Tuesday, November 29, 2011

Fake Porto Rico Excise Revenue Overprint on US R173

Recently I bought the stamp pictured at right on eBay described as "USA R173 Porto Rico Excise $1 Overprint".   There were 10 bids, but as the seller chose the private listing option, I'm not sure how many different individuals tendered bids.  Obviously at least one other person wanted the stamp.

The seller didn't identify it as a fake or as a genuine stamp, in fact there was no description other than what appeared in the eBay title line quoted above.  One isn't supposed to sell fakes on eBay and I don't know whether or not the seller believed it to be a fake. I bid on it assuming it was and because I wanted it -- the equivalent of a philatelic "don't ask, don't tell" situation. 


At Left: Genuine Overprint on Puerto Rico R5
At Right: Fake Overprint on US R173
Frank Sente scan

There is no listing for the stamp in the Puerto Rico section, or elsewhere in the Scott Specialized Catalogue.  The only dollar values of the Commerce issues overprinted for use in Porto Rico were the the $1, $3, $5, $10, and $50 gray Commerce Issues, like the $1 value shown at left above.  A similar overprint appears on the 1c, 5c, 10c, 25c and 50c battleship issues.  Porto Rico was the only territory acquired during the Spanish American War where any of the US documentary stamps were used.  The stamps were used differently than in the United States, i.e. they were used to paid for an entirely different schedule of taxes.  We'll leave those details for a future blog. 

Here's why I believe it to be a fake.  Compared to the crisp appearance of the genuine, the fake has an overall fuzzy appearance.  The horizontal axis of the genuine overprint parallels the vertical axis of the stamp's design, whereas the R173 overprint slants uphill reading from left to right deviating noticeably from the vertical axis of the stamp design.  The height of the R173 is almost a full millimeter shorter than the genuine.  Also the length of the words "EXCISE REVENUE" appear to be about a half millimeter shorter on the R173 than on the genuine, suggesting that the fake may have been generated via a photocopy process.

I sent scans of it to both Richard Friedberg and Eric Jackson.  Friedberg responded that he'd not previously encountered an example.  Jackson replied that he had another copy "somewhere".  Both also believe it to be a fake.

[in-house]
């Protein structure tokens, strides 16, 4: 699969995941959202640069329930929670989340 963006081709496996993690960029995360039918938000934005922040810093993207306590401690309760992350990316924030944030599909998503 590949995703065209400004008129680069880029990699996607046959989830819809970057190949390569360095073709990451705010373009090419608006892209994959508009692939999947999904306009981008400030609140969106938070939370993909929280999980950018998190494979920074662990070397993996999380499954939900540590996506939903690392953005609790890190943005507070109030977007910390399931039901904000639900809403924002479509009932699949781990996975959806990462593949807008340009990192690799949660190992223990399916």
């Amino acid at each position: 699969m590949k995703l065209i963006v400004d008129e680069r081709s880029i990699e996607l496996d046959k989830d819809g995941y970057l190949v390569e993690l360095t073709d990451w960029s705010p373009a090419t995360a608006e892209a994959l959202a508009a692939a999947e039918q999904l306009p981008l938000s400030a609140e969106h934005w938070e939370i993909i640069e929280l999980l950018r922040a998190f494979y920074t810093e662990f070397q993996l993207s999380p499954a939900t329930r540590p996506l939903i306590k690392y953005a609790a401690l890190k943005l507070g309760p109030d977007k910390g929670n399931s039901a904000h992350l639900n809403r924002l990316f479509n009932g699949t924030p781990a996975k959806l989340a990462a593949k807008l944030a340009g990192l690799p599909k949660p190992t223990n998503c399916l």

We'd appreciate hearing from anyone with additional information or having additional copies.  1898revenues@gmail.com.
   



Monday, November 28, 2011

Railroad Presidents: Frank Thomson, Pennsylvania Railroad


Frank Thomson was President of the Pennsylvania Railroad from 1897 to 1899.  The photo above was included in King's Views of the New York Stock Exchange, published in 1897. 



P. R. R.
NOV   3   1898


Saturday, November 26, 2011

New York Stock Brokers: W. B. Lawrence & Son


W. B. Lawrence & Son,
AUG
27
1898
New York.



Dave Thompson scan




At the time of the publication of the photo above in 1897, Walter B. Lawrence listed his brokerage firm as W. B. Lawrence & Company.  However, he had a son, Townsend Lawrence, an 1894 Harvard graduate, who was a practicing member of his firm.  Yet at the time of the August, 1898 cancel, Townsend Lawrence was a first lieutenant of the Second United States Volunteer Engineers and an aid-de-camp to Brigadier General Ernst during his unit's deployment to Puerto Rico during the Spanish American war.  It appears that father Walter may have renamed his firm Walter B. Lawrence & Son in honor of his son serving as on officer in the US Army.

Friday, November 25, 2011

Arbitrage Brokers: L. Von Hoffman & Company

According to the 1897 King's Views of the New York Stock Exchange, L. Von Hoffman & Company, among other brokerage houses on Wall Street, was an arbitrage firm.  The company played the difference in prices on the stock exchanges of London and New York to make trading profits.  The rapidly developing and improving capabilities of transatlantic telegraph transmission made this kind of London-New York arbitrage possible. 

The first transatlantic cable was laid in 1858, just prior to the Civil War.  But the signal and cable failed after only a few days, and an attempt to lay a new cable was not made again until the mid-1860s.  By the end of the 1800s there were multiple cables and reliable transmission.